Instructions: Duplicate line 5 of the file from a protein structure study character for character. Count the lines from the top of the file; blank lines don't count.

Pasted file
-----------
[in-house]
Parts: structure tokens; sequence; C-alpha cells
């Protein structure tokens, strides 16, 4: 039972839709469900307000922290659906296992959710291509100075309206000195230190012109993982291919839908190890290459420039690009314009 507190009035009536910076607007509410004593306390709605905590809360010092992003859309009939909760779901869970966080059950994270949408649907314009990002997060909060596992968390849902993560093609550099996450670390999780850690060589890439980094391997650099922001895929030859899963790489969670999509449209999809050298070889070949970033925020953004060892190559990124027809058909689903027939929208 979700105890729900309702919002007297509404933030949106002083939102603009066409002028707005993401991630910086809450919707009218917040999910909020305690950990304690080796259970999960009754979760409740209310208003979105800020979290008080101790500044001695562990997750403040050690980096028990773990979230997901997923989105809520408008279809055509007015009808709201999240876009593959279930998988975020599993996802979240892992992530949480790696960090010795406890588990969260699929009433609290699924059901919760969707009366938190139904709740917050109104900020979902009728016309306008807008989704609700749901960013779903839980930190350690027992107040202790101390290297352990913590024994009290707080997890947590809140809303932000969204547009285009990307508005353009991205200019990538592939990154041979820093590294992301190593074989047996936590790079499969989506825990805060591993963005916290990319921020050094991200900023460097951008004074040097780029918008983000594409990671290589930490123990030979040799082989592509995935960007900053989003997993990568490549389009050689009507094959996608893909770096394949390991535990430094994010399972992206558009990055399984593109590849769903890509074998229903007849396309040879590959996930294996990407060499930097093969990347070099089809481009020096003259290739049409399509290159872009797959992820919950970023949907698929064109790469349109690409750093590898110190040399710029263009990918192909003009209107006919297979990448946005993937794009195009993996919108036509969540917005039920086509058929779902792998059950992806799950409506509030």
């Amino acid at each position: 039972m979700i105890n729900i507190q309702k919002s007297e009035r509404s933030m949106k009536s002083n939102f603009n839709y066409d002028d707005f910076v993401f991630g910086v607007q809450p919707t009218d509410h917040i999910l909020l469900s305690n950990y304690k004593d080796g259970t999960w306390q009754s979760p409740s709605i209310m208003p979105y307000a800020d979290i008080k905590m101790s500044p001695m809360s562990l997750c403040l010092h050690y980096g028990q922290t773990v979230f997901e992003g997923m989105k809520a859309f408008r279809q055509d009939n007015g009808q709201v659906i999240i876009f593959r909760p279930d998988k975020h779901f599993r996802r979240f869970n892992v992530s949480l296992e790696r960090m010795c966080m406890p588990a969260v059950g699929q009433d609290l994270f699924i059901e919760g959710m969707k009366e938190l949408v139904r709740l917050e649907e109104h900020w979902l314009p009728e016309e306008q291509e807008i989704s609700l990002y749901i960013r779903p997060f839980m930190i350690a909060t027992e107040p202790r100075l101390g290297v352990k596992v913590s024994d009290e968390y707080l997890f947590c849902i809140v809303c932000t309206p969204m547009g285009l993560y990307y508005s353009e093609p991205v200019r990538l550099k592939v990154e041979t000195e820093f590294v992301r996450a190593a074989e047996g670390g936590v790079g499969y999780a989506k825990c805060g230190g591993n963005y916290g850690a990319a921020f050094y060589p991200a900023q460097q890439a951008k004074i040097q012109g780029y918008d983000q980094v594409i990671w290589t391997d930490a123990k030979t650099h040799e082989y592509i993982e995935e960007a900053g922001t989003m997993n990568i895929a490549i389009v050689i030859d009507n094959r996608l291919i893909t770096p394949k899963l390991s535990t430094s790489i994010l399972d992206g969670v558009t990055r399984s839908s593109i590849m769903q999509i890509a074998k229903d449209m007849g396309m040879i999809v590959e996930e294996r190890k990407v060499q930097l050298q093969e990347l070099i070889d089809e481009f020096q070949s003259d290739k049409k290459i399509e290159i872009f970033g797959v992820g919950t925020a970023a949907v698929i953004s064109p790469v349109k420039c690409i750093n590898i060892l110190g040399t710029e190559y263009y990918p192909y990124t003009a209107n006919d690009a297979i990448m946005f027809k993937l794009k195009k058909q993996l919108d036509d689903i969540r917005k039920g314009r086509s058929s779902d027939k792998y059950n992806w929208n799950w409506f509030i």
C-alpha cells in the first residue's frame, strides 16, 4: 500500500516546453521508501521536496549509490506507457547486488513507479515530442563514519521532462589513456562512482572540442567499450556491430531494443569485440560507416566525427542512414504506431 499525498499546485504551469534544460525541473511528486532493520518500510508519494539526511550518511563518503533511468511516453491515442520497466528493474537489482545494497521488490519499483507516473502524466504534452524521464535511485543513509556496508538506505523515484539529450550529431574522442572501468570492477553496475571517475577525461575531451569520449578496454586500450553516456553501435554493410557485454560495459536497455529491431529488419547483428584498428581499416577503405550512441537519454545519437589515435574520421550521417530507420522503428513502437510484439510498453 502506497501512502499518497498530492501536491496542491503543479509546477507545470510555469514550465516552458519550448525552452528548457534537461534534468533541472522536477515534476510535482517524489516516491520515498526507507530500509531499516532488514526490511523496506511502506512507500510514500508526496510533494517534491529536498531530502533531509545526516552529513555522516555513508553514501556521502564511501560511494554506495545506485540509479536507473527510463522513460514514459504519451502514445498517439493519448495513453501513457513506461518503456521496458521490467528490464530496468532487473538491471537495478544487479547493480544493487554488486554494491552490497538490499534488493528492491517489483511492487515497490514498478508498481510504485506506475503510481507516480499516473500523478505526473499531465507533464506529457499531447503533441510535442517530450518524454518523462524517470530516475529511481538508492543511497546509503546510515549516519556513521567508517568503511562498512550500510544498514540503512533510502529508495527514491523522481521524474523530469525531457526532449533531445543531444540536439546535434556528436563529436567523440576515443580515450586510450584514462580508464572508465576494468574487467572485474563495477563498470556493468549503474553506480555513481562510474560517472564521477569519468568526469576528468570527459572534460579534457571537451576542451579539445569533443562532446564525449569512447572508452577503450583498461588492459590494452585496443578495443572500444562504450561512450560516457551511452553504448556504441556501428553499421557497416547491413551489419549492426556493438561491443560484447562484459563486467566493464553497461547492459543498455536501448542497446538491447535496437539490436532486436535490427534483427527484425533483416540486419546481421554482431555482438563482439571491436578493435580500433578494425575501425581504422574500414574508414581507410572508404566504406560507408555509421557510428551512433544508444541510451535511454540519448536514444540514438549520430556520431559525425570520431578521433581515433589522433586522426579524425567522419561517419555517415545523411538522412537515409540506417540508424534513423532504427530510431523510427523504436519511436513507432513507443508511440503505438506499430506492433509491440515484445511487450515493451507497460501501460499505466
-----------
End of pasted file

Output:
C-alpha cells in the first residue's frame, strides 16, 4: 500500500516546453521508501521536496549509490506507457547486488513507479515530442563514519521532462589513456562512482572540442567499450556491430531494443569485440560507416566525427542512414504506431 499525498499546485504551469534544460525541473511528486532493520518500510508519494539526511550518511563518503533511468511516453491515442520497466528493474537489482545494497521488490519499483507516473502524466504534452524521464535511485543513509556496508538506505523515484539529450550529431574522442572501468570492477553496475571517475577525461575531451569520449578496454586500450553516456553501435554493410557485454560495459536497455529491431529488419547483428584498428581499416577503405550512441537519454545519437589515435574520421550521417530507420522503428513502437510484439510498453 502506497501512502499518497498530492501536491496542491503543479509546477507545470510555469514550465516552458519550448525552452528548457534537461534534468533541472522536477515534476510535482517524489516516491520515498526507507530500509531499516532488514526490511523496506511502506512507500510514500508526496510533494517534491529536498531530502533531509545526516552529513555522516555513508553514501556521502564511501560511494554506495545506485540509479536507473527510463522513460514514459504519451502514445498517439493519448495513453501513457513506461518503456521496458521490467528490464530496468532487473538491471537495478544487479547493480544493487554488486554494491552490497538490499534488493528492491517489483511492487515497490514498478508498481510504485506506475503510481507516480499516473500523478505526473499531465507533464506529457499531447503533441510535442517530450518524454518523462524517470530516475529511481538508492543511497546509503546510515549516519556513521567508517568503511562498512550500510544498514540503512533510502529508495527514491523522481521524474523530469525531457526532449533531445543531444540536439546535434556528436563529436567523440576515443580515450586510450584514462580508464572508465576494468574487467572485474563495477563498470556493468549503474553506480555513481562510474560517472564521477569519468568526469576528468570527459572534460579534457571537451576542451579539445569533443562532446564525449569512447572508452577503450583498461588492459590494452585496443578495443572500444562504450561512450560516457551511452553504448556504441556501428553499421557497416547491413551489419549492426556493438561491443560484447562484459563486467566493464553497461547492459543498455536501448542497446538491447535496437539490436532486436535490427534483427527484425533483416540486419546481421554482431555482438563482439571491436578493435580500433578494425575501425581504422574500414574508414581507410572508404566504406560507408555509421557510428551512433544508444541510451535511454540519448536514444540514438549520430556520431559525425570520431578521433581515433589522433586522426579524425567522419561517419555517415545523411538522412537515409540506417540508424534513423532504427530510431523510427523504436519511436513507432513507443508511440503505438506499430506492433509491440515484445511487450515493451507497460501501460499505466